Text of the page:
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Dedication, Chapters 1-2
The Prince is a gift from Machiavelli to the Magnificent Lorenzo, son of Piero de' Medici, offered as "proof of [the author's] devotion." Machiavelli writes that it is the most precious thing he has to offer. The book consists of "the knowledge of the actions of great men, acquired by long experience of modern affairs, and a continued study of ancient history," which Machiavelli indicates he has studied for a long period of time. Although the book is "unworthy" of the Magnificent Lorenzo, the author hopes he will accept it. After all, the book offers its reader, in a concise form, learning which has taken its author many years of study and much personal danger. Machiavelli emphasizes that the book is short and direct, and written without without resort to "pompous phrases" or "embellishment." Its strengths are that it goes to "the truth of the matter" and addresses an important subject. He does not wish to seem presumptuous by daring to discuss the affairs of a prince, but, he suggests, just as only a prince, from his vantage point above the people, can understand them, only one of the people can truly understand the prince. He hopes that his Magnificence will see in the work his hope for the prince's future greatness, which has been promised by "fortune" and his "great qualities." And if his Magnificence will lower his gaze, he will discover how undeservedly Machiavelli has had to suffer misfortune.
Chapter 1: "How Many Kinds of Principalities There Are and the Way They Are Acquired"
There are two kinds of states or governments: republics and principalities. There are also two kinds of principalities: "hereditary" and "new." Further, "new" principalities are either "entirely new" or a territory annexed to "the hereditary state of the prince who acquires them." Annexed principalities can be put under the rule of a prince, or set up as "free states." New principalities can be won by using another state's military, by the conqueror's own military, by luck, or by personal courage and ability.
Chapter 2: "On Hereditary Principalities"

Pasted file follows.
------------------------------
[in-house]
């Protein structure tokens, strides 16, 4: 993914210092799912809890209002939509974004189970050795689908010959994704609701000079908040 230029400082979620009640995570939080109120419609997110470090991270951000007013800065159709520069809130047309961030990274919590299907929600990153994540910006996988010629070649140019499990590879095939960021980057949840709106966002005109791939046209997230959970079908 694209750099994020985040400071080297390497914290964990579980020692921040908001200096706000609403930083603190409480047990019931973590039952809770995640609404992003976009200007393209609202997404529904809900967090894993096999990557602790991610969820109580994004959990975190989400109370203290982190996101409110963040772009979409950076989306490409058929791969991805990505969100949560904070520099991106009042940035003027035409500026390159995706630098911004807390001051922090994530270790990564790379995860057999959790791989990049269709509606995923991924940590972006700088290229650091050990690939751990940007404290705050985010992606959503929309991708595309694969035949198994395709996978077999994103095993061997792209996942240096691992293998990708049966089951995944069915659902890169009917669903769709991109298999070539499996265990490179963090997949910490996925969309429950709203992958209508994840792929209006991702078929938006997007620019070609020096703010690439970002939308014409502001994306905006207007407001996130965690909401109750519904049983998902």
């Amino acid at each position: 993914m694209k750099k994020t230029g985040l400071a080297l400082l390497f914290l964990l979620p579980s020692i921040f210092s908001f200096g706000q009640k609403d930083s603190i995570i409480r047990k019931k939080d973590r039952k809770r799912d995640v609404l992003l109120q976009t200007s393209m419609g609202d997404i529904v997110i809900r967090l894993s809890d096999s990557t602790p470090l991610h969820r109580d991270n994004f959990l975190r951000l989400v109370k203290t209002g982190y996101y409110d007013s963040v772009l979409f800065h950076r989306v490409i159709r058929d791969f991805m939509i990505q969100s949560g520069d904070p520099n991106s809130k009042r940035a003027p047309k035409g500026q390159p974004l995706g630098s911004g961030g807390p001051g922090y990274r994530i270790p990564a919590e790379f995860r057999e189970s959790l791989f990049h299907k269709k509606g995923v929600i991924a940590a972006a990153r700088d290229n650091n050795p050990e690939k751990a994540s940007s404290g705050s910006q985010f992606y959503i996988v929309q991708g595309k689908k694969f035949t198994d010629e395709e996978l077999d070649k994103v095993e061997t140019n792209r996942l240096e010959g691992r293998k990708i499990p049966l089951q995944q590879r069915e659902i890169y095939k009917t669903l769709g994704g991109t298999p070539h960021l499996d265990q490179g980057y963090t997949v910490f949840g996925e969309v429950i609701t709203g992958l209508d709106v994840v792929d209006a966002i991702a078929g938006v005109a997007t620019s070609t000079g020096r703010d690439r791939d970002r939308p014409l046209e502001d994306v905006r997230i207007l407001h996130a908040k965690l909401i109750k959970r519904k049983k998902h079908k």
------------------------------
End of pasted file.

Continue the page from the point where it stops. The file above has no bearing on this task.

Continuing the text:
Machiavelli indicates that this book will not be about republics, which he has discussed in a previous work. Hereditary states are easier to hold onto than new states, since, barring the appearance of an extraordinary force, if the prince is not stupid, he will hold onto power by doing what his predecessor did. Even if an extraordinary force does take a principality away from its hereditary prince, he will get it back when the newcomer totters. Such was the case of the duke of Ferrara around the turn of the sixteenth century. A hereditary prince "will naturally have the affection of his people."
The brief Dedication and first two chapters set the tone and subject matter for the entire book, and they are summarized and discussed in more detail than later sections of the work.
In the Dedication, Machiavelli speaks in the obsequious language usually used to address nobles. In the main body of the book, the author drops this sort of language, but maintains his deferential attitude toward his "prince." He never questions the desirability of the prince--whom we today would call a dictator--controlling the state.
In the Dedication and these chapters, Machiavelli further establishes the form of the book. It is a handbook for princes rather than a straight treatise, and is written both in the first person and with frequent use of maxims--statements of fundamental truths or principles of conduct. Further, Machiavelli intends it to be both "realistic" and concise. Machiavelli also makes frequent use of taxonomies--orderly classifications--and references to historical events.
In the Dedication, Machiavelli addresses the new prince Lorenzo de' Medici, who might be called an "oligarchic despot"--he is a non-elected ruler whose power is based on his massive wealth rather than on his ancestry. Machiavelli humbles himself on the page, begging that his prince will accept the gift he has to offer. Indeed, at the end of the Dedication, Machiavelli asks Lorenzo to take notice of his undeserved plight--Machiavelli's exclusion